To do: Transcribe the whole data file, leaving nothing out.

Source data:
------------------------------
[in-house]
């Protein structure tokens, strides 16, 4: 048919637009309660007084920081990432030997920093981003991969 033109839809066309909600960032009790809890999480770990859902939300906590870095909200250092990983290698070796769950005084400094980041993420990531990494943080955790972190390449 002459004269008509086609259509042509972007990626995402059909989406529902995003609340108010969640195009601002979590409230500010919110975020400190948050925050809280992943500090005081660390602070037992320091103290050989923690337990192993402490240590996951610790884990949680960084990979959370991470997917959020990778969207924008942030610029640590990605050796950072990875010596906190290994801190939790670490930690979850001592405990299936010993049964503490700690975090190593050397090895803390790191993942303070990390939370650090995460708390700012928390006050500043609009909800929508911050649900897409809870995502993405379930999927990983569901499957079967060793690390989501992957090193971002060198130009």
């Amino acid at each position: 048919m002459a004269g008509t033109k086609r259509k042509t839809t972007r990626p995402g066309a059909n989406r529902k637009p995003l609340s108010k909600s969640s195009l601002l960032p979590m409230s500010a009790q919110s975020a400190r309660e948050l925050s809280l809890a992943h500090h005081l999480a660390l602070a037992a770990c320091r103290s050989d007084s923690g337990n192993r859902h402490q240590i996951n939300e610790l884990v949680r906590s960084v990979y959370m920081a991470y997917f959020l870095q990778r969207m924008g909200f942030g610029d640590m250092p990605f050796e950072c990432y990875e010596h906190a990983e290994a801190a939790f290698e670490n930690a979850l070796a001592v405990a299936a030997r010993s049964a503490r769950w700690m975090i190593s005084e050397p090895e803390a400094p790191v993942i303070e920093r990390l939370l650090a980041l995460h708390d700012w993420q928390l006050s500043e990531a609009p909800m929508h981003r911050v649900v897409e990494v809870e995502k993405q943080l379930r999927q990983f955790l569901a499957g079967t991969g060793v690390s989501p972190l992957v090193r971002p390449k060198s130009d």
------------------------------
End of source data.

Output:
[in-house]
């Protein structure tokens, strides 16, 4: 048919637009309660007084920081990432030997920093981003991969 033109839809066309909600960032009790809890999480770990859902939300906590870095909200250092990983290698070796769950005084400094980041993420990531990494943080955790972190390449 002459004269008509086609259509042509972007990626995402059909989406529902995003609340108010969640195009601002979590409230500010919110975020400190948050925050809280992943500090005081660390602070037992320091103290050989923690337990192993402490240590996951610790884990949680960084990979959370991470997917959020990778969207924008942030610029640590990605050796950072990875010596906190290994801190939790670490930690979850001592405990299936010993049964503490700690975090190593050397090895803390790191993942303070990390939370650090995460708390700012928390006050500043609009909800929508911050649900897409809870995502993405379930999927990983569901499957079967060793690390989501992957090193971002060198130009």
């Amino acid at each position: 048919m002459a004269g008509t033109k086609r259509k042509t839809t972007r990626p995402g066309a059909n989406r529902k637009p995003l609340s108010k909600s969640s195009l601002l960032p979590m409230s500010a009790q919110s975020a400190r309660e948050l925050s809280l809890a992943h500090h005081l999480a660390l602070a037992a770990c320091r103290s050989d007084s923690g337990n192993r859902h402490q240590i996951n939300e610790l884990v949680r906590s960084v990979y959370m920081a991470y997917f959020l870095q990778r969207m924008g909200f942030g610029d640590m250092p990605f050796e950072c990432y990875e010596h906190a990983e290994a801190a939790f290698e670490n930690a979850l070796a001592v405990a299936a030997r010993s049964a503490r769950w700690m975090i190593s005084e050397p090895e803390a400094p790191v993942i303070e920093r990390l939370l650090a980041l995460h708390d700012w993420q928390l006050s500043e990531a609009p909800m929508h981003r911050v649900v897409e990494v809870e995502k993405q943080l379930r999927q990983f955790l569901a499957g079967t991969g060793v690390s989501p972190l992957v090193r971002p390449k060198s130009d």